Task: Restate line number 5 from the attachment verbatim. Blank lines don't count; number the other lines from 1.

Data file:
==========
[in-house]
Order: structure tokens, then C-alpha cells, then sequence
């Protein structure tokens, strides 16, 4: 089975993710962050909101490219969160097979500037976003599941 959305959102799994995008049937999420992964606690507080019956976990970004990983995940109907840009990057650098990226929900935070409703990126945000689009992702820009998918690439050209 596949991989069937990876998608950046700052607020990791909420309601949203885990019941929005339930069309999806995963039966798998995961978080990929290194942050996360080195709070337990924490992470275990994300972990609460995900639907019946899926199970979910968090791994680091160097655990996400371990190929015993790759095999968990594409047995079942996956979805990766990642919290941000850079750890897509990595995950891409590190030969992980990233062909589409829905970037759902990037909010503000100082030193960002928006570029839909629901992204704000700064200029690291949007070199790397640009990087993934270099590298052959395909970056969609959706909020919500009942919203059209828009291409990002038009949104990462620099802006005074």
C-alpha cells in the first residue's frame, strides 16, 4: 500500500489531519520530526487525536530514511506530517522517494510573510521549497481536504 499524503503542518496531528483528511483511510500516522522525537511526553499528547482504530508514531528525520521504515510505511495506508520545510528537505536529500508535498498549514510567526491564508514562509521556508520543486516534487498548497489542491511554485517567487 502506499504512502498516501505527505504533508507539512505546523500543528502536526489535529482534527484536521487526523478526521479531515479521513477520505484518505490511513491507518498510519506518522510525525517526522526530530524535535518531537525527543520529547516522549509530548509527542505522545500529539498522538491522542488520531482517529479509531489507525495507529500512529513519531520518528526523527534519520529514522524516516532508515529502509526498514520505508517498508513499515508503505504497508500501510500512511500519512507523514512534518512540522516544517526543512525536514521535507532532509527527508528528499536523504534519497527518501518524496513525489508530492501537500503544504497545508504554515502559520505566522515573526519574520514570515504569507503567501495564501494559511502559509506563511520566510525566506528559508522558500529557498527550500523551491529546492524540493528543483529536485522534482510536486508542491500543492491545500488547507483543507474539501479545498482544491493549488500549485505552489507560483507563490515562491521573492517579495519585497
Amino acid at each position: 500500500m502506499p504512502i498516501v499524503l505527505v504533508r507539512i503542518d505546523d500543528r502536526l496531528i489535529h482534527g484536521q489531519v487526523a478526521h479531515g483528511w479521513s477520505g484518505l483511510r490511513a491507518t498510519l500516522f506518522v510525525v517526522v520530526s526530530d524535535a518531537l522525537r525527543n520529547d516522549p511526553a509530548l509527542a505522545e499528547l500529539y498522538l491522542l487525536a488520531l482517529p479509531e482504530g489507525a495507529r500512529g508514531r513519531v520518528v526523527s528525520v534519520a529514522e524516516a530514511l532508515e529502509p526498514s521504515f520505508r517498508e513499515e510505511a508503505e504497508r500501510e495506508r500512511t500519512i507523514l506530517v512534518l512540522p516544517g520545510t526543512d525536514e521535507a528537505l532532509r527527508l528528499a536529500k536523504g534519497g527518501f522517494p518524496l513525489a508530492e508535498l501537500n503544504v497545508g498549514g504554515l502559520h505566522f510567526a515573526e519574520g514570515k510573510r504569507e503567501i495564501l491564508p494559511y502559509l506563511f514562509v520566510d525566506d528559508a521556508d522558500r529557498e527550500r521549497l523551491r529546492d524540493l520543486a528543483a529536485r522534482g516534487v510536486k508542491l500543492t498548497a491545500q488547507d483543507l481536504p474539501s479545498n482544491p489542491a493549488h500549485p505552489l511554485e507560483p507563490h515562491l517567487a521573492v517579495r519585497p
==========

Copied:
Amino acid at each position: 500500500m502506499p504512502i498516501v499524503l505527505v504533508r507539512i503542518d505546523d500543528r502536526l496531528i489535529h482534527g484536521q489531519v487526523a478526521h479531515g483528511w479521513s477520505g484518505l483511510r490511513a491507518t498510519l500516522f506518522v510525525v517526522v520530526s526530530d524535535a518531537l522525537r525527543n520529547d516522549p511526553a509530548l509527542a505522545e499528547l500529539y498522538l491522542l487525536a488520531l482517529p479509531e482504530g489507525a495507529r500512529g508514531r513519531v520518528v526523527s528525520v534519520a529514522e524516516a530514511l532508515e529502509p526498514s521504515f520505508r517498508e513499515e510505511a508503505e504497508r500501510e495506508r500512511t500519512i507523514l506530517v512534518l512540522p516544517g520545510t526543512d525536514e521535507a528537505l532532509r527527508l528528499a536529500k536523504g534519497g527518501f522517494p518524496l513525489a508530492e508535498l501537500n503544504v497545508g498549514g504554515l502559520h505566522f510567526a515573526e519574520g514570515k510573510r504569507e503567501i495564501l491564508p494559511y502559509l506563511f514562509v520566510d525566506d528559508a521556508d522558500r529557498e527550500r521549497l523551491r529546492d524540493l520543486a528543483a529536485r522534482g516534487v510536486k508542491l500543492t498548497a491545500q488547507d483543507l481536504p474539501s479545498n482544491p489542491a493549488h500549485p505552489l511554485e507560483p507563490h515562491l517567487a521573492v517579495r519585497p